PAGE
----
A committee of state lawmakers and agency heads is now weeding through 169 applications from city and county governments, electrical co-ops and nonprofits vying for a slice of the $300 million in federal ARPA funds. They’re using a scorecard to rank applicants based on how many people a broadband project will cover and whether they have the operational and financial chops to maintain fast internet over the long term. Ultimately, it’s up to the committee which cities, counties and providers receive funding, said Jennifer Wade, the grants manager for the state Office of Planning and Budget that’s overseeing the ARPA-funded projects.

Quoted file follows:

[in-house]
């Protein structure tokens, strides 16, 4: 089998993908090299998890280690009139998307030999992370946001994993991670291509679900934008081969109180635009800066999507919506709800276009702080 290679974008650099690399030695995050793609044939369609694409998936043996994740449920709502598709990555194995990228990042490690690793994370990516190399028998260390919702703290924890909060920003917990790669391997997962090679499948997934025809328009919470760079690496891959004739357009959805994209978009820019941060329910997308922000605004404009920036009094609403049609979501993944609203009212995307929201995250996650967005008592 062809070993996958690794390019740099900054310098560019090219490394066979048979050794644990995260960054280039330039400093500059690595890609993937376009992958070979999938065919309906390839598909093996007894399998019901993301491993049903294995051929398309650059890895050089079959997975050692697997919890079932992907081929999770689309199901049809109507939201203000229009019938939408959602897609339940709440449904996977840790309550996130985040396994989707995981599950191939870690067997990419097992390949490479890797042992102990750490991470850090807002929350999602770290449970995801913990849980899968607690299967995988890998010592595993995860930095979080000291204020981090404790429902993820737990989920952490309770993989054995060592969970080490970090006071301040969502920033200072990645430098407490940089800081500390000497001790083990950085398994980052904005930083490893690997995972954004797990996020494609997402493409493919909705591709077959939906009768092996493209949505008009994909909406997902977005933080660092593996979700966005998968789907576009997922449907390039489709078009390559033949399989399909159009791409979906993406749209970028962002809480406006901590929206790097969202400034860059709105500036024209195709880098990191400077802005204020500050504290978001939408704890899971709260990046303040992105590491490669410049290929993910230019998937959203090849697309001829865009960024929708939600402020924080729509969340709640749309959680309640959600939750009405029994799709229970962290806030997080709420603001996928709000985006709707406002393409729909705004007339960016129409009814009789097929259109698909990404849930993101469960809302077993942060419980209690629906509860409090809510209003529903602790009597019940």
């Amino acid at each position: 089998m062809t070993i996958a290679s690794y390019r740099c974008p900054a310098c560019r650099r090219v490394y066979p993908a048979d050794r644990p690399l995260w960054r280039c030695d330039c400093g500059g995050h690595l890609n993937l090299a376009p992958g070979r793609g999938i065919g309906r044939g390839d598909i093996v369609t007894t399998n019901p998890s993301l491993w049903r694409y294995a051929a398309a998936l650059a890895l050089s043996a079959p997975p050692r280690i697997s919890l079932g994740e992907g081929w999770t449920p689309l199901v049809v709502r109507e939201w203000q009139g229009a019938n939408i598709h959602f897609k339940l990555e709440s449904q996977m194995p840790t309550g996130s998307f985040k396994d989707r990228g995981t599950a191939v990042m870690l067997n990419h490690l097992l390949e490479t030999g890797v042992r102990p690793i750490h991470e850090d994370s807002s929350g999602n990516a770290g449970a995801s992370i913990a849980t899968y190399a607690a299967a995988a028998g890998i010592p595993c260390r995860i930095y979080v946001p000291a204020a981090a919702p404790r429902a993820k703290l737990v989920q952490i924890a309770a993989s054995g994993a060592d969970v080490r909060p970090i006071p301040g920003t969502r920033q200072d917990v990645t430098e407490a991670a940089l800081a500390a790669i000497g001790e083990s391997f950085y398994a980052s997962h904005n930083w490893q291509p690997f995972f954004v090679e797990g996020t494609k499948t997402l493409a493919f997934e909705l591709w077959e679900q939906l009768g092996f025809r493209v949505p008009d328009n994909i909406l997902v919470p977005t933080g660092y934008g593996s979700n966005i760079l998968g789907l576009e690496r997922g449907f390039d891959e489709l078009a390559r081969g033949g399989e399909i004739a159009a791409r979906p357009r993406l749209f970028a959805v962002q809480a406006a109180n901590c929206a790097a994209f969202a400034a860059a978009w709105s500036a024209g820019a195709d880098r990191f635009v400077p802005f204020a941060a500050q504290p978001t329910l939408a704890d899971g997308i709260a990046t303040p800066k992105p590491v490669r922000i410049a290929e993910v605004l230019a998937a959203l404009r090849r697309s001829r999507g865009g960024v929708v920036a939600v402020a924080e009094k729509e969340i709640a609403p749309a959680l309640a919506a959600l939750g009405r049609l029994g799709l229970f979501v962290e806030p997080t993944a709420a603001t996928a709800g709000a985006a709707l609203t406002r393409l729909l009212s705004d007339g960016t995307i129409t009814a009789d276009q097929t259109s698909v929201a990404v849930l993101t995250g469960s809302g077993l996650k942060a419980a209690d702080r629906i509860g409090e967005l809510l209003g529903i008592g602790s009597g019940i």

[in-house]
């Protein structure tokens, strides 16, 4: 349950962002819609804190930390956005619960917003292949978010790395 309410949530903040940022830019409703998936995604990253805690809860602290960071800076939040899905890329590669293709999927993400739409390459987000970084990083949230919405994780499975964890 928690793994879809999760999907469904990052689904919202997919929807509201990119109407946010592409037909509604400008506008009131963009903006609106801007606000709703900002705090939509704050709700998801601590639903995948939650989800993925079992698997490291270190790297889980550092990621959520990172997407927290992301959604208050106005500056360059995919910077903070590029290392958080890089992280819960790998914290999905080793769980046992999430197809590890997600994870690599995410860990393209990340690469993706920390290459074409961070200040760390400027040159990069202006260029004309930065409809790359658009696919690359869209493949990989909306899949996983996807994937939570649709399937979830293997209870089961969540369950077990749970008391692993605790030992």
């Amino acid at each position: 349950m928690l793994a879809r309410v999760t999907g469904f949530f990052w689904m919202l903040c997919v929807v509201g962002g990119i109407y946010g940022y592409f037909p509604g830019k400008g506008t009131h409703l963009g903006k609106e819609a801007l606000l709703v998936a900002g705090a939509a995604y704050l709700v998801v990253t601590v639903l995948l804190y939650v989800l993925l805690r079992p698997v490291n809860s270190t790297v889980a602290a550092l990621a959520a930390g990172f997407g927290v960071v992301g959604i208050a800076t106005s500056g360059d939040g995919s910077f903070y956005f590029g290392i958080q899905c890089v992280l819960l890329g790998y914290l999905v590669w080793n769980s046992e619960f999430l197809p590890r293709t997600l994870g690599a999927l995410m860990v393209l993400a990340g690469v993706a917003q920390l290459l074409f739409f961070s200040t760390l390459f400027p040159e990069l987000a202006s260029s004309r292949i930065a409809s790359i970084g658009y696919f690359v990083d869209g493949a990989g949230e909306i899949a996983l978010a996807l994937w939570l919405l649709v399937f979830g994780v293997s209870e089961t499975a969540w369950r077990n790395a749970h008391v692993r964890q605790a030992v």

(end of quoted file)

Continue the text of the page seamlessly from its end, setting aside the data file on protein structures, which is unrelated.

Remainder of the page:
“It will be really the committee’s discretion as far as how much over-build [on top of existing high-speed internet service] will be allowed,” Wade said. “They are working through that.”

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